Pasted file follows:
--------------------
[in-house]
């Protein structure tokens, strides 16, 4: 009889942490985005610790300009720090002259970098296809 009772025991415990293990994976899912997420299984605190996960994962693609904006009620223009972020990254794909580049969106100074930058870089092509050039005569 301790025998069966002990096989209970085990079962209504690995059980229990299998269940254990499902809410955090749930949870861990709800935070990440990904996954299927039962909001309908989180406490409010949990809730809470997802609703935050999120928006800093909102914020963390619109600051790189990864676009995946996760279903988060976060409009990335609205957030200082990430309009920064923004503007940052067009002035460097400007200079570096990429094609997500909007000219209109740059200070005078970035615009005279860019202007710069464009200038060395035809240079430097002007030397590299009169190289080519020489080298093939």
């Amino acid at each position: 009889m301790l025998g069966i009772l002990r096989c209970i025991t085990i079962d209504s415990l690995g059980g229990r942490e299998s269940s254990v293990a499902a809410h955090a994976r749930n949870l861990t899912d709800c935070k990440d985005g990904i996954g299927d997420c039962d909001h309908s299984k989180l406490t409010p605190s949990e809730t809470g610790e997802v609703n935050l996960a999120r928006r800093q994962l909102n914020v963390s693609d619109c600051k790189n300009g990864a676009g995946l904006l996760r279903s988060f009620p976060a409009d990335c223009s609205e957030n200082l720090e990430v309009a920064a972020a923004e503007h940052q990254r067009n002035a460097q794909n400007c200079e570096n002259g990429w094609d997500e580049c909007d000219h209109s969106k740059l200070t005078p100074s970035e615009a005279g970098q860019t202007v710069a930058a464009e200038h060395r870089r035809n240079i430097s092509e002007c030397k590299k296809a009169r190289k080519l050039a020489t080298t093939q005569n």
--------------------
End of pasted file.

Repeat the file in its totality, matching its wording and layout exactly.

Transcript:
[in-house]
């Protein structure tokens, strides 16, 4: 009889942490985005610790300009720090002259970098296809 009772025991415990293990994976899912997420299984605190996960994962693609904006009620223009972020990254794909580049969106100074930058870089092509050039005569 301790025998069966002990096989209970085990079962209504690995059980229990299998269940254990499902809410955090749930949870861990709800935070990440990904996954299927039962909001309908989180406490409010949990809730809470997802609703935050999120928006800093909102914020963390619109600051790189990864676009995946996760279903988060976060409009990335609205957030200082990430309009920064923004503007940052067009002035460097400007200079570096990429094609997500909007000219209109740059200070005078970035615009005279860019202007710069464009200038060395035809240079430097002007030397590299009169190289080519020489080298093939």
């Amino acid at each position: 009889m301790l025998g069966i009772l002990r096989c209970i025991t085990i079962d209504s415990l690995g059980g229990r942490e299998s269940s254990v293990a499902a809410h955090a994976r749930n949870l861990t899912d709800c935070k990440d985005g990904i996954g299927d997420c039962d909001h309908s299984k989180l406490t409010p605190s949990e809730t809470g610790e997802v609703n935050l996960a999120r928006r800093q994962l909102n914020v963390s693609d619109c600051k790189n300009g990864a676009g995946l904006l996760r279903s988060f009620p976060a409009d990335c223009s609205e957030n200082l720090e990430v309009a920064a972020a923004e503007h940052q990254r067009n002035a460097q794909n400007c200079e570096n002259g990429w094609d997500e580049c909007d000219h209109s969106k740059l200070t005078p100074s970035e615009a005279g970098q860019t202007v710069a930058a464009e200038h060395r870089r035809n240079i430097s092509e002007c030397k590299k296809a009169r190289k080519l050039a020489t080298t093939q005569n």